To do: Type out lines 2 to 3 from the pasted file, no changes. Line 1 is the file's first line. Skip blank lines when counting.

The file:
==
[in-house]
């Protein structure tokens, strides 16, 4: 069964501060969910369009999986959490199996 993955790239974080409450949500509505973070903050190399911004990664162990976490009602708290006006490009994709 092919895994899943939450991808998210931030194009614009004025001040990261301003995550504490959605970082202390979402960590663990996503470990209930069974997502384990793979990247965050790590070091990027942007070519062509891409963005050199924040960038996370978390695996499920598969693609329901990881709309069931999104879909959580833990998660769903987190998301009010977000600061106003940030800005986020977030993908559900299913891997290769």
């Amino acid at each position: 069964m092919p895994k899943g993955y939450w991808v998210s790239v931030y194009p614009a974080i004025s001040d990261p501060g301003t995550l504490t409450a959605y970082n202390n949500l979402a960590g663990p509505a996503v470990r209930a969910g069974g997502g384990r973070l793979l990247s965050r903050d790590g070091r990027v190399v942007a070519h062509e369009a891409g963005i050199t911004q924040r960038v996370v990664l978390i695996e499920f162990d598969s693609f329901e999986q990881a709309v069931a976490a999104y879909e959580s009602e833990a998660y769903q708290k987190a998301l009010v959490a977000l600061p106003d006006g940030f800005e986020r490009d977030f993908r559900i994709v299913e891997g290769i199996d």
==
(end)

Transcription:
């Protein structure tokens, strides 16, 4: 069964501060969910369009999986959490199996 993955790239974080409450949500509505973070903050190399911004990664162990976490009602708290006006490009994709 092919895994899943939450991808998210931030194009614009004025001040990261301003995550504490959605970082202390979402960590663990996503470990209930069974997502384990793979990247965050790590070091990027942007070519062509891409963005050199924040960038996370978390695996499920598969693609329901990881709309069931999104879909959580833990998660769903987190998301009010977000600061106003940030800005986020977030993908559900299913891997290769």
């Amino acid at each position: 069964m092919p895994k899943g993955y939450w991808v998210s790239v931030y194009p614009a974080i004025s001040d990261p501060g301003t995550l504490t409450a959605y970082n202390n949500l979402a960590g663990p509505a996503v470990r209930a969910g069974g997502g384990r973070l793979l990247s965050r903050d790590g070091r990027v190399v942007a070519h062509e369009a891409g963005i050199t911004q924040r960038v996370v990664l978390i695996e499920f162990d598969s693609f329901e999986q990881a709309v069931a976490a999104y879909e959580s009602e833990a998660y769903q708290k987190a998301l009010v959490a977000l600061p106003d006006g940030f800005e986020r490009d977030f993908r559900i994709v299913e891997g290769i199996d």